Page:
Saturday 1 October 2016

I thought we'd scrapped the Double-Irish... what next?

Published 06/10/2015 | 02:30

Revelations that some big companies are getting away with paying little tax has caused public and political anger.
Revelations that some big companies are getting away with paying little tax has caused public and political anger.

What's all this Beps talk about?

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Beps - or Base Erosion and Profit Shifting - is a three-year project from the Paris-based OECD to clamp down on global tax avoidance by multinational companies. The rules that govern taxation of profits from international commerce date back almost a century.

However, globalisation and technology that allows products and services to be delivered in non-traditional ways have created opportunities for companies to shift profits out of the countries where the money is earned, and into low-tax, or no-tax, jurisdictions.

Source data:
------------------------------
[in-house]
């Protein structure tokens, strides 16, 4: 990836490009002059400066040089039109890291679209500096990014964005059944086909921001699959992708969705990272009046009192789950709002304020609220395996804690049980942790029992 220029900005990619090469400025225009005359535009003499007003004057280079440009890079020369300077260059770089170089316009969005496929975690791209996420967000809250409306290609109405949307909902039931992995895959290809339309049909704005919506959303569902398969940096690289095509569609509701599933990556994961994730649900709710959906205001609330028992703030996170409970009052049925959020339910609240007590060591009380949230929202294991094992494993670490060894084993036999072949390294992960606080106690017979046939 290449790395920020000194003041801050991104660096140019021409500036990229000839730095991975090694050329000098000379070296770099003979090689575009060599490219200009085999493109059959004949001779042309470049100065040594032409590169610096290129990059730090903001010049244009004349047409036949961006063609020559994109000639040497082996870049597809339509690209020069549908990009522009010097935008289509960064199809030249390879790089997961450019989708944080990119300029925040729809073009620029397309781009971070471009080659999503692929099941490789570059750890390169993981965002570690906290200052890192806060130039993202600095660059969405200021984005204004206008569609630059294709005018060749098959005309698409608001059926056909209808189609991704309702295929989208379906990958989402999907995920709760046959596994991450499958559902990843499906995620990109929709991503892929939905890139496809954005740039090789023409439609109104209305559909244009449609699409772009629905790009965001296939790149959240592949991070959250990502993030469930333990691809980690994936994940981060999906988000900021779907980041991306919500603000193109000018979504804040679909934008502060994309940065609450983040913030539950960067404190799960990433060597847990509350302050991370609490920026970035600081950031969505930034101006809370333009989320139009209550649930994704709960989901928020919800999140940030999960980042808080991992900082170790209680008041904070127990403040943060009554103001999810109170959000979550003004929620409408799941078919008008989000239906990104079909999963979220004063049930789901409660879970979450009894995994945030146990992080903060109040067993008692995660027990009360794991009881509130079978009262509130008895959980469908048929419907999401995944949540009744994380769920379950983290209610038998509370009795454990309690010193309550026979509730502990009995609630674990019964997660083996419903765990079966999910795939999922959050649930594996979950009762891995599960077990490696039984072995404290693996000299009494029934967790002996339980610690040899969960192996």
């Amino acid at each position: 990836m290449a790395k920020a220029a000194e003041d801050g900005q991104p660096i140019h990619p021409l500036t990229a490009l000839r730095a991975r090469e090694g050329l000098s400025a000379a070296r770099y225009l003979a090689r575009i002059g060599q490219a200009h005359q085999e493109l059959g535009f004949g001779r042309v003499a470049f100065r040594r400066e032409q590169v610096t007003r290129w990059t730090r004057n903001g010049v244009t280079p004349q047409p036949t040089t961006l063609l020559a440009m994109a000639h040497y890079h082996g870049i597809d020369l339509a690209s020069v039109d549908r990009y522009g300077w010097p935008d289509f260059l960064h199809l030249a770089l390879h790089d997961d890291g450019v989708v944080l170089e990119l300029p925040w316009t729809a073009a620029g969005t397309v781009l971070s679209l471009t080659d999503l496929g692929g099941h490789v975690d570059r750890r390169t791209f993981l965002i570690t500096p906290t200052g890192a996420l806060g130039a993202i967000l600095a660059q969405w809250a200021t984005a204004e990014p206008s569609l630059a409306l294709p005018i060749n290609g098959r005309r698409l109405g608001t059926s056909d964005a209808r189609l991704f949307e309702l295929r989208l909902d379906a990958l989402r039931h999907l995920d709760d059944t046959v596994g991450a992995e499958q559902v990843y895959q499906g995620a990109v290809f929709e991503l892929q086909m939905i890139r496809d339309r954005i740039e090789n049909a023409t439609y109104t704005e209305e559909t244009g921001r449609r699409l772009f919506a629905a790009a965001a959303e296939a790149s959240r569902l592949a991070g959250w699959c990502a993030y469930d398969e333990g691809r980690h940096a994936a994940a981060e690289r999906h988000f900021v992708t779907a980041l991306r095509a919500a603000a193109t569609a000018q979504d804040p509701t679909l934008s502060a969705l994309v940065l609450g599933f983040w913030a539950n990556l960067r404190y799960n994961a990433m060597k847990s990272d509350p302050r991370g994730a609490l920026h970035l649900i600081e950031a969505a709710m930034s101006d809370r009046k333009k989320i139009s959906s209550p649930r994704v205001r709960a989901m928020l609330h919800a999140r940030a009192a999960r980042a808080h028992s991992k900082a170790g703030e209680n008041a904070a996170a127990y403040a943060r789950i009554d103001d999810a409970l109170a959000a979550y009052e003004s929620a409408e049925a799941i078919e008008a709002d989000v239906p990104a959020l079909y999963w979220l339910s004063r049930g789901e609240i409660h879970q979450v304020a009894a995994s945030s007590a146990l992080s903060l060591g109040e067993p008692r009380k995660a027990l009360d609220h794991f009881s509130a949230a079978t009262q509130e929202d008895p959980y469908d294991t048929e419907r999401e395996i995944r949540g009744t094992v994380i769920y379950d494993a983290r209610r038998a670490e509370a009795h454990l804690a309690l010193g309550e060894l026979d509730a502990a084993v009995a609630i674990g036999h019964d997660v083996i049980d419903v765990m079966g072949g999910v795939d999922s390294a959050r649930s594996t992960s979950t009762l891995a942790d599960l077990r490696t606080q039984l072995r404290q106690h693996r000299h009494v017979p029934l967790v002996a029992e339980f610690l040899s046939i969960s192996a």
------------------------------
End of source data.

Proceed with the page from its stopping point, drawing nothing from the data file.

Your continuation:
Have these companies been doing anything illegal?

Technically no. But although tax avoidance may not be against the law, aggressively using loopholes and arrangements to deliberately shift profits to tax havens is, in the eye of the public, increasingly unpopular, particularly in the wake of the financial crisis.

Revelations that some big companies are getting away with paying little tax has caused public and political anger.

Technology giants are seen as the most adept at exploiting loopholes, but drug makers, medical device groups, banks, fast food groups and retailers all commonly use contrived arrangements to cut their tax bills.

I remember there was some talk of Ireland being a tax haven. Is this the case?

The experts will say no, and that includes the OECD, which is leading this global clampdown. However, companies were exploiting loopholes in our own tax structure to ensure they paid little tax. The Government has, in the previous two Budgets, moved to shut these, including the so-called Double Irish.

Is Ireland's 12.5pc corporation tax rate in doubt?

No. This has nothing to do with the rate on offer from a country.

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Colm Kelpie

Irish Independent

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